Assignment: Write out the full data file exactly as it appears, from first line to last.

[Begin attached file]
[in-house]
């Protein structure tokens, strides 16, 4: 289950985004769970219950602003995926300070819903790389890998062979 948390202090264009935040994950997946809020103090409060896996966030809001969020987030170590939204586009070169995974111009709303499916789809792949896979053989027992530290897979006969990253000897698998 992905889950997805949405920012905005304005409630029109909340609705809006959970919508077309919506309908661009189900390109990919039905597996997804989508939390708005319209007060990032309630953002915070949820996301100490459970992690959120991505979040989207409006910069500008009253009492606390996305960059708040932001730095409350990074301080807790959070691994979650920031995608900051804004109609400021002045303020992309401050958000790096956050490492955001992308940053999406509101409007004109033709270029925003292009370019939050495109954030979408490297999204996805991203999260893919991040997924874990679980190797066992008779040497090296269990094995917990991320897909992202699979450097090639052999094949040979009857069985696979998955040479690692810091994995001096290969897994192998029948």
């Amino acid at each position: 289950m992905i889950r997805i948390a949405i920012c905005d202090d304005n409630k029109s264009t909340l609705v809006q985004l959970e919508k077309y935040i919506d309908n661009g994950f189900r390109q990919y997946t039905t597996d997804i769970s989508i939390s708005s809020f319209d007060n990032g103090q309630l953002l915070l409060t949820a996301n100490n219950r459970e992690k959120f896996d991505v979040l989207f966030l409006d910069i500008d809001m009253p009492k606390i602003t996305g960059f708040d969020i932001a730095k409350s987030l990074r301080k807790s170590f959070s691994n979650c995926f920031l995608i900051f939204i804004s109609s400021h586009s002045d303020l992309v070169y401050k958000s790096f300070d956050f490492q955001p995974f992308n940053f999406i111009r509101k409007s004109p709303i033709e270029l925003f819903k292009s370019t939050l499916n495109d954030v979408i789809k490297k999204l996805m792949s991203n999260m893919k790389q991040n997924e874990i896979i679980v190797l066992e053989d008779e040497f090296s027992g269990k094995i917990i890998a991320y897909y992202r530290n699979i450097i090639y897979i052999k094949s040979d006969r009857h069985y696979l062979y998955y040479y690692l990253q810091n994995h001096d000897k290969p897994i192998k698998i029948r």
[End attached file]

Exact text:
[in-house]
């Protein structure tokens, strides 16, 4: 289950985004769970219950602003995926300070819903790389890998062979 948390202090264009935040994950997946809020103090409060896996966030809001969020987030170590939204586009070169995974111009709303499916789809792949896979053989027992530290897979006969990253000897698998 992905889950997805949405920012905005304005409630029109909340609705809006959970919508077309919506309908661009189900390109990919039905597996997804989508939390708005319209007060990032309630953002915070949820996301100490459970992690959120991505979040989207409006910069500008009253009492606390996305960059708040932001730095409350990074301080807790959070691994979650920031995608900051804004109609400021002045303020992309401050958000790096956050490492955001992308940053999406509101409007004109033709270029925003292009370019939050495109954030979408490297999204996805991203999260893919991040997924874990679980190797066992008779040497090296269990094995917990991320897909992202699979450097090639052999094949040979009857069985696979998955040479690692810091994995001096290969897994192998029948």
């Amino acid at each position: 289950m992905i889950r997805i948390a949405i920012c905005d202090d304005n409630k029109s264009t909340l609705v809006q985004l959970e919508k077309y935040i919506d309908n661009g994950f189900r390109q990919y997946t039905t597996d997804i769970s989508i939390s708005s809020f319209d007060n990032g103090q309630l953002l915070l409060t949820a996301n100490n219950r459970e992690k959120f896996d991505v979040l989207f966030l409006d910069i500008d809001m009253p009492k606390i602003t996305g960059f708040d969020i932001a730095k409350s987030l990074r301080k807790s170590f959070s691994n979650c995926f920031l995608i900051f939204i804004s109609s400021h586009s002045d303020l992309v070169y401050k958000s790096f300070d956050f490492q955001p995974f992308n940053f999406i111009r509101k409007s004109p709303i033709e270029l925003f819903k292009s370019t939050l499916n495109d954030v979408i789809k490297k999204l996805m792949s991203n999260m893919k790389q991040n997924e874990i896979i679980v190797l066992e053989d008779e040497f090296s027992g269990k094995i917990i890998a991320y897909y992202r530290n699979i450097i090639y897979i052999k094949s040979d006969r009857h069985y696979l062979y998955y040479y690692l990253q810091n994995h001096d000897k290969p897994i192998k698998i029948r």